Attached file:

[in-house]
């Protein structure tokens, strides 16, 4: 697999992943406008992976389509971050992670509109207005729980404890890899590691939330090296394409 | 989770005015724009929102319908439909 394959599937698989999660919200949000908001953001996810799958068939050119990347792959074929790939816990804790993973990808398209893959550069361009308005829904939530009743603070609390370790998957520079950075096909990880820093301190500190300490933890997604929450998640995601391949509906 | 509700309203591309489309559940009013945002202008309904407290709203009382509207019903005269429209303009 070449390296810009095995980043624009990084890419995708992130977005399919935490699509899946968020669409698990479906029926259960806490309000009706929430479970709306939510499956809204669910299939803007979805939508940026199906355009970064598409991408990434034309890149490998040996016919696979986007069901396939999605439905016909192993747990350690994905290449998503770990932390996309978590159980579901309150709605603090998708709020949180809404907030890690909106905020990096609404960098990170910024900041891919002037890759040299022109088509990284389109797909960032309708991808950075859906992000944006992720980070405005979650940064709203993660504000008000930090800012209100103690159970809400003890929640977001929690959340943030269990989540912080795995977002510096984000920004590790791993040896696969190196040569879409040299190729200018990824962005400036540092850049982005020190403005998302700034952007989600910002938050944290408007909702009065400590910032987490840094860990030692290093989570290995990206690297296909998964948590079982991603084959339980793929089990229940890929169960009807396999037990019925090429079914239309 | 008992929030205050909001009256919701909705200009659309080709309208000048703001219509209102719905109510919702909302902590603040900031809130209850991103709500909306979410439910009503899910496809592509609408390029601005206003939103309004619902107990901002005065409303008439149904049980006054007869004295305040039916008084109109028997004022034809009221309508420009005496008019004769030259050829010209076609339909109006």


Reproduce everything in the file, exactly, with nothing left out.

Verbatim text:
[in-house]
């Protein structure tokens, strides 16, 4: 697999992943406008992976389509971050992670509109207005729980404890890899590691939330090296394409 | 989770005015724009929102319908439909 394959599937698989999660919200949000908001953001996810799958068939050119990347792959074929790939816990804790993973990808398209893959550069361009308005829904939530009743603070609390370790998957520079950075096909990880820093301190500190300490933890997604929450998640995601391949509906 | 509700309203591309489309559940009013945002202008309904407290709203009382509207019903005269429209303009 070449390296810009095995980043624009990084890419995708992130977005399919935490699509899946968020669409698990479906029926259960806490309000009706929430479970709306939510499956809204669910299939803007979805939508940026199906355009970064598409991408990434034309890149490998040996016919696979986007069901396939999605439905016909192993747990350690994905290449998503770990932390996309978590159980579901309150709605603090998708709020949180809404907030890690909106905020990096609404960098990170910024900041891919002037890759040299022109088509990284389109797909960032309708991808950075859906992000944006992720980070405005979650940064709203993660504000008000930090800012209100103690159970809400003890929640977001929690959340943030269990989540912080795995977002510096984000920004590790791993040896696969190196040569879409040299190729200018990824962005400036540092850049982005020190403005998302700034952007989600910002938050944290408007909702009065400590910032987490840094860990030692290093989570290995990206690297296909998964948590079982991603084959339980793929089990229940890929169960009807396999037990019925090429079914239309 | 008992929030205050909001009256919701909705200009659309080709309208000048703001219509209102719905109510919702909302902590603040900031809130209850991103709500909306979410439910009503899910496809592509609408390029601005206003939103309004619902107990901002005065409303008439149904049980006054007869004295305040039916008084109109028997004022034809009221309508420009005496008019004769030259050829010209076609339909109006």